New Versions of Aruba National Anthem Recorded

a picture of the philharmonic orchestra in new york performing the national anthem of aruba

Over forty new recordings of the national anthem of Aruba, “Aruba Dushi Tera,” have been made in collaboration with the Philharmonic Orchestra in New York. The aim of the musical project was to hand over the new master tapes to Governor Fredis Refunjol.

“Aruba Dushi Tera”

Forty Aruban singers joined the 60-piece Philharmonic Orchestra in the DiMenna Center for Classical Music in Manhattan. It was the first time that “Aruba Dushi Tera” was recorded with an orchestra since late 1975. In that year, the national anthem of Aruba (“Himno Nacional Di Aruba”) was recorded by a Venezuelan orchestra and an Aruban choir. On February 25, 1976, a government appointed commission unanimously recommended “Aruba Dushi Tera” as Aruba’s national anthem. On March 16, 1976, the Parliament of Aruba approved “Aruba Dushi Tera”. The official anthem was presented on March 18, 1976, in Wilhelmina Stadium, currently known as the Guillermo Prospero Trinidad Stadium.

The new version of the anthem sounds impressive!

The project cost around $ 100,000 and was not funded by the government but by private donations. The artists did not charge any money and shared hotel rooms. Only travel costs and hotel costs were reimbursed.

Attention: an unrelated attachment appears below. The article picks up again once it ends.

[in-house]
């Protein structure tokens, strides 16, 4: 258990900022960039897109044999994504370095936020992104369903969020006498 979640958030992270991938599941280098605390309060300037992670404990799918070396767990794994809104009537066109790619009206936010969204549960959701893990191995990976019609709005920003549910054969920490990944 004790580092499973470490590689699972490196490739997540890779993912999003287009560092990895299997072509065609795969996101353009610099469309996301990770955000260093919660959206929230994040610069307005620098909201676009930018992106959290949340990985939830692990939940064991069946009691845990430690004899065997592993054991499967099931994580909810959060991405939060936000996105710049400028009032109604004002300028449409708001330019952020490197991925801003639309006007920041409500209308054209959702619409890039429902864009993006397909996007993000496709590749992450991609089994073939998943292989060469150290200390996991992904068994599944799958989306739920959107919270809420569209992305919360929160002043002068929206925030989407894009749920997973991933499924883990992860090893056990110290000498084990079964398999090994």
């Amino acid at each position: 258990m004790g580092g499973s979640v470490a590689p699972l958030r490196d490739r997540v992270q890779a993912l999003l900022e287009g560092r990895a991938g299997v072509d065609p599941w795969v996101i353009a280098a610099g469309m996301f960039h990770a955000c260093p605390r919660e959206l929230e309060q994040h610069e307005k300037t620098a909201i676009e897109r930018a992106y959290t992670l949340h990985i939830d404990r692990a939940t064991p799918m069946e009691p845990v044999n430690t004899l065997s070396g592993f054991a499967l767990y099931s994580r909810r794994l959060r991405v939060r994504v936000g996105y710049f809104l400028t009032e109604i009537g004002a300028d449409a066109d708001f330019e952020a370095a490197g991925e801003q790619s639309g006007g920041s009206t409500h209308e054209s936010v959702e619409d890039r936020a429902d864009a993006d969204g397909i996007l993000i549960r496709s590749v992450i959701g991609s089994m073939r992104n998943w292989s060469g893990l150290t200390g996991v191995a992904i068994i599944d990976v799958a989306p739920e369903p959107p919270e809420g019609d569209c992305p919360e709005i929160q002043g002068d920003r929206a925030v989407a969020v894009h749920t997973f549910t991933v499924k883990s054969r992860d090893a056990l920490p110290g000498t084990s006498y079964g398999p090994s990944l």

“Ultimately, there will be forty versions, to commemorate the fortieth anniversary of the national anthem of Aruba. There will also be several separate versions with different musical instruments”, said Jonathan Vieira, who founded the initiative.

The Lost Master Tapes

Jonathan Vieira says he got inspired after speaking with the Governor.

“The Governor told me that it’s a big issue that there’s only one recording of the national anthem, and that’s the one with the Venezuelan orchestra led by Anibal Abreu. A digital version of the 7-inch vinyl release is still being used for every occasion. An additional problem is the fact that the master tapes of the recordings are lost. How the tapes cannot be found remains unclear. It could be that they never were released because no one ever got paid for their work. And since many of the original artists have deceased, it could very well be that we’ll never find the master tapes again.”

Forty Years, Forty Versions

“Aruba Dushi Tera” was composed in 1952 by Juan Chabaya ‘Padu’ Lampe and Rufo Wever. It officially became the national anthem of Aruba forty years ago. To commemorate the anniversary of the national anthem of Aruba, forty Aruban vocalists recorded a performance. The full range of performances includes versions that are suitable for special occasions where a more subdued atmosphere is appropriate. Vieira has decided that, should the project generate any revenues, they will be donated to local sports institutions on the island.